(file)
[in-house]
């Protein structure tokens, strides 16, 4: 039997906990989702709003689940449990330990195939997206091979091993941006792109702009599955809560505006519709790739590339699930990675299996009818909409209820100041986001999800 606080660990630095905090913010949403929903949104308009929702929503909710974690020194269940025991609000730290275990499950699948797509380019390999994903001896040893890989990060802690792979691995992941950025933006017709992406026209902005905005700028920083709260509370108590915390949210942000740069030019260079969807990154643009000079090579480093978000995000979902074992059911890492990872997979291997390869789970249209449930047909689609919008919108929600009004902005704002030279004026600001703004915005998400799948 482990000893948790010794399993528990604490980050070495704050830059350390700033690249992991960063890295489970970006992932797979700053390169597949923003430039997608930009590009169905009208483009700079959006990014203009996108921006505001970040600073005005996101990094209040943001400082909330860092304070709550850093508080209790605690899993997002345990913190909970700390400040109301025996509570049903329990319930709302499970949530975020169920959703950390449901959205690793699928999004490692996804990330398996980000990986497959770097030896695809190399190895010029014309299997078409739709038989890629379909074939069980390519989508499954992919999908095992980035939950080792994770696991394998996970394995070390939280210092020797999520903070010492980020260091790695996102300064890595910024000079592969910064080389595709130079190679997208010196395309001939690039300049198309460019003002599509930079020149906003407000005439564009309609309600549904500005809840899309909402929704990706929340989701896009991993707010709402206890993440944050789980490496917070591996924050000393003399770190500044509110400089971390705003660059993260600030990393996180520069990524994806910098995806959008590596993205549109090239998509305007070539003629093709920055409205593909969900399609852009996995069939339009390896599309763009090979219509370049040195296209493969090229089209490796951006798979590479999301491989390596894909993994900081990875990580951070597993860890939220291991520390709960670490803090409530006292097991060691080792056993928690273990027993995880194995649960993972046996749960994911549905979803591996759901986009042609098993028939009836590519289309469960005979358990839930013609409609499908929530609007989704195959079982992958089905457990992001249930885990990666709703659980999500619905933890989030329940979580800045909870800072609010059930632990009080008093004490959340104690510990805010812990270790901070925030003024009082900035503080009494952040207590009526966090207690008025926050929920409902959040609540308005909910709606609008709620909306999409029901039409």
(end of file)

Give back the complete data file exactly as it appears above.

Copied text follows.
[in-house]
């Protein structure tokens, strides 16, 4: 039997906990989702709003689940449990330990195939997206091979091993941006792109702009599955809560505006519709790739590339699930990675299996009818909409209820100041986001999800 606080660990630095905090913010949403929903949104308009929702929503909710974690020194269940025991609000730290275990499950699948797509380019390999994903001896040893890989990060802690792979691995992941950025933006017709992406026209902005905005700028920083709260509370108590915390949210942000740069030019260079969807990154643009000079090579480093978000995000979902074992059911890492990872997979291997390869789970249209449930047909689609919008919108929600009004902005704002030279004026600001703004915005998400799948 482990000893948790010794399993528990604490980050070495704050830059350390700033690249992991960063890295489970970006992932797979700053390169597949923003430039997608930009590009169905009208483009700079959006990014203009996108921006505001970040600073005005996101990094209040943001400082909330860092304070709550850093508080209790605690899993997002345990913190909970700390400040109301025996509570049903329990319930709302499970949530975020169920959703950390449901959205690793699928999004490692996804990330398996980000990986497959770097030896695809190399190895010029014309299997078409739709038989890629379909074939069980390519989508499954992919999908095992980035939950080792994770696991394998996970394995070390939280210092020797999520903070010492980020260091790695996102300064890595910024000079592969910064080389595709130079190679997208010196395309001939690039300049198309460019003002599509930079020149906003407000005439564009309609309600549904500005809840899309909402929704990706929340989701896009991993707010709402206890993440944050789980490496917070591996924050000393003399770190500044509110400089971390705003660059993260600030990393996180520069990524994806910098995806959008590596993205549109090239998509305007070539003629093709920055409205593909969900399609852009996995069939339009390896599309763009090979219509370049040195296209493969090229089209490796951006798979590479999301491989390596894909993994900081990875990580951070597993860890939220291991520390709960670490803090409530006292097991060691080792056993928690273990027993995880194995649960993972046996749960994911549905979803591996759901986009042609098993028939009836590519289309469960005979358990839930013609409609499908929530609007989704195959079982992958089905457990992001249930885990990666709703659980999500619905933890989030329940979580800045909870800072609010059930632990009080008093004490959340104690510990805010812990270790901070925030003024009082900035503080009494952040207590009526966090207690008025926050929920409902959040609540308005909910709606609008709620909306999409029901039409």